Sutherlandia frutescens modulates adrenal hormone biosynthesis, acts as a selective glucocorticoid receptor agonist (SEGRA) and displays anti-mineralocorticoid properties

C A Sergeant, D Africander, P Swart, A C Swart
Journal of Ethnopharmacology 2017 April 18, 202: 290-301

ETHNOPHARMACOLOGICAL RELEVANCE: Sutherlandia frutescens is a traditional African medicinal plant used in the treatment of stress and anxiety, while also exhibiting anti-inflammatory properties.

AIM OF STUDY: The study aimed at linking anti-stress and anti-inflammatory properties of S. frutescens to its influence on glucocorticoid biosynthesis and the inflammatory response via steroid receptor interaction.

MATERIALS AND METHODS: The influence of S. frutescens extracts and sutherlandioside B (SUB),10 and 30µM, on key steroidogenic enzymes was assayed in COS-1 cells. Effects were also assayed on basal and stimulated hormone levels in the adrenal H295R cell model. Agonist activity for transactivation and transrepression of the extract and SUB with the glucocorticoid- (GR) and mineralocorticoid receptor (MR) was subsequently investigated.

RESULTS: Inhibitory effects of the extract towards progesterone conversion by CYP17A1 and CYP21A2 were significant. SUB inhibited CYP17A1 and 3β-HSD2, while not affecting CYP21A2. In H295R cells, SUB decreased cortisol and androgen precursors significantly. The extract decreased total steroid production (basal and stimulated) with cortisol and its precursor, deoxycortisol, together with mineralocorticoid metabolites significantly decreased under forskolin stimulated conditions. S. frutescens extracts and SUB repressed NF-κB-driven gene expression without activating GRE-driven gene expression and while neither activated MR mediated gene transcription, both antagonized the effects of aldosterone via the MR.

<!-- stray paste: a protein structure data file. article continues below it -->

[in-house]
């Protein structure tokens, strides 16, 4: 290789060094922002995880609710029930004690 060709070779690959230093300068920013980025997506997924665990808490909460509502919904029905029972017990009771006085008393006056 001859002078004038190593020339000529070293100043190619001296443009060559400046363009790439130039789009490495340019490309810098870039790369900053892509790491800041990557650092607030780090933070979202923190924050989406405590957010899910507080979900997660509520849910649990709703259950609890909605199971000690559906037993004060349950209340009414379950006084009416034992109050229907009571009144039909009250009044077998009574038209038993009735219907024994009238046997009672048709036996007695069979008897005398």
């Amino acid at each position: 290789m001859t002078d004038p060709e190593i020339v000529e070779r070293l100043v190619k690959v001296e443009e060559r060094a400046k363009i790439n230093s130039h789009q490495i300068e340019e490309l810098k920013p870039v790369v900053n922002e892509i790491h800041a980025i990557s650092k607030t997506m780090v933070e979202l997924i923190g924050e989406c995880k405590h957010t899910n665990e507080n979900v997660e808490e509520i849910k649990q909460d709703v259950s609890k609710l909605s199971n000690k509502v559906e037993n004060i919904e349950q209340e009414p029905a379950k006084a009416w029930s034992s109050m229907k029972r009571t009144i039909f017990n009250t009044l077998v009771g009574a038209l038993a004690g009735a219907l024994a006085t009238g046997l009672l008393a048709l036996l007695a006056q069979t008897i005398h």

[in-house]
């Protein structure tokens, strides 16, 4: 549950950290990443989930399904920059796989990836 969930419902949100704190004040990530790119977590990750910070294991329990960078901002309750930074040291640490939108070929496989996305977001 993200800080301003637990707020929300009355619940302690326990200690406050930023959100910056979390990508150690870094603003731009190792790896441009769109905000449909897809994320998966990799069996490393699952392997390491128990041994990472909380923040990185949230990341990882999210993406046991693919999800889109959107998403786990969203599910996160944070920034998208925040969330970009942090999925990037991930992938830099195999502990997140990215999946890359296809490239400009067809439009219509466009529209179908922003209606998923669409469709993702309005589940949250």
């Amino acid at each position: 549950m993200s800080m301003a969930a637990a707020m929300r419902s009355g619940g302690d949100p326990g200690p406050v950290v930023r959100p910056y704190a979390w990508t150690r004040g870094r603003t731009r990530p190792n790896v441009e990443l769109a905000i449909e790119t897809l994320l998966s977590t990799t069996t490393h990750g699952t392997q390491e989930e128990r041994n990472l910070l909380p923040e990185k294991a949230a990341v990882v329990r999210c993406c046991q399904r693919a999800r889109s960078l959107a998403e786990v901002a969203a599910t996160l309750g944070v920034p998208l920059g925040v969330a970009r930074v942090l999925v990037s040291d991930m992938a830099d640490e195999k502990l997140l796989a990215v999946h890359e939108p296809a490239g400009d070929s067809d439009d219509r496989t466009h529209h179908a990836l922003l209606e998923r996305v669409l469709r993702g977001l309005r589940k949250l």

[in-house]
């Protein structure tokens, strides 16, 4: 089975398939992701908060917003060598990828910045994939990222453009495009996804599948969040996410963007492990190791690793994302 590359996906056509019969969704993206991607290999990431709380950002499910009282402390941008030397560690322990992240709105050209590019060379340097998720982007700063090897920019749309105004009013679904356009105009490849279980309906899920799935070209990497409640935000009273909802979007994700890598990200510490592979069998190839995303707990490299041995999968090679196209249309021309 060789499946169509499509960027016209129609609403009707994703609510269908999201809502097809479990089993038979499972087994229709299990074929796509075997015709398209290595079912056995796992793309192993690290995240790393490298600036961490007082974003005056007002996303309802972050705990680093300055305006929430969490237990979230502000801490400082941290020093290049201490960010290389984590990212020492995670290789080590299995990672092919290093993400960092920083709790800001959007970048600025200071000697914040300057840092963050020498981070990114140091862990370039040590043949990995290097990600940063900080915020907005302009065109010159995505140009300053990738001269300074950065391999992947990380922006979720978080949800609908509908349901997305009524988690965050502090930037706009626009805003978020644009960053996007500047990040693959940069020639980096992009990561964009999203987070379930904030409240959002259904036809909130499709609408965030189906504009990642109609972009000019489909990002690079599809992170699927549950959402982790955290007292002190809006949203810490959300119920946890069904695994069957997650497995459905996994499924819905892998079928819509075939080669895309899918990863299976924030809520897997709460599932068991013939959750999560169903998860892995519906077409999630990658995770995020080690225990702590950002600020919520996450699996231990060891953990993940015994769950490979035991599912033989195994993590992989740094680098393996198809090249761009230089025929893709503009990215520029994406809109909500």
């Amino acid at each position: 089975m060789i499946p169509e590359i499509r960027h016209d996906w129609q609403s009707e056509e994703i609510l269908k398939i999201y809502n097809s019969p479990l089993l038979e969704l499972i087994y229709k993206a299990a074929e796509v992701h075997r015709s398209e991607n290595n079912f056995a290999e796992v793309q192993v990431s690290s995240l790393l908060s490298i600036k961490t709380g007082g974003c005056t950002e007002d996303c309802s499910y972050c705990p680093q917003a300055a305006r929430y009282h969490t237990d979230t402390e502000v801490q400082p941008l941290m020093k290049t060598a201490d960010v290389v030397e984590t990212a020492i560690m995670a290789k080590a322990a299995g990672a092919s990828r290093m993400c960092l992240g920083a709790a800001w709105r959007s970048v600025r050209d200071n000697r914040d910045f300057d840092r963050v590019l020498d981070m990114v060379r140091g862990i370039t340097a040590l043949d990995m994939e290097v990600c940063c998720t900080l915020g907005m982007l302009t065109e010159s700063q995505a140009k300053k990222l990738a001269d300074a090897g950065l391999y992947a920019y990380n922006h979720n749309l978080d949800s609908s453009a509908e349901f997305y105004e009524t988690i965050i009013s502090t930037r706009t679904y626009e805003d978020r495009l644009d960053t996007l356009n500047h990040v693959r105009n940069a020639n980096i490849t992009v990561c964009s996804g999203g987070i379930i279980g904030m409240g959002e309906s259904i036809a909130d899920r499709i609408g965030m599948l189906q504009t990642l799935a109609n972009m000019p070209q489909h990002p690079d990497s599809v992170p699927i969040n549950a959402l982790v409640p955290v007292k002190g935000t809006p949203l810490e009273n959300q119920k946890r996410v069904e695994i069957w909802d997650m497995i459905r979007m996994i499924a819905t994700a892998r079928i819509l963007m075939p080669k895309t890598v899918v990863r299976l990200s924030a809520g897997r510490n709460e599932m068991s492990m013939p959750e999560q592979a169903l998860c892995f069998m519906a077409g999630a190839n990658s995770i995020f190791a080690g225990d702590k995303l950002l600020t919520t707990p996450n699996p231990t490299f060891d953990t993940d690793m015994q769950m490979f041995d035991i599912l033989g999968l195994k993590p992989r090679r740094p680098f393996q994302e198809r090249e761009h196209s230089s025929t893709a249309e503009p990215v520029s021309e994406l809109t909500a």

CONCLUSION: Data provide evidence linking anti-stress, anti-inflammatory and anti-hypertensive properties of S. frutescens to inhibition of steroidogenic enzymes and modulation of adrenal hormone biosynthesis. Findings suggesting S. frutescens and SUB exhibit dissociated glucocorticoid characteristics underline potential therapeutic applications in the treatment of inflammation and hypertension.

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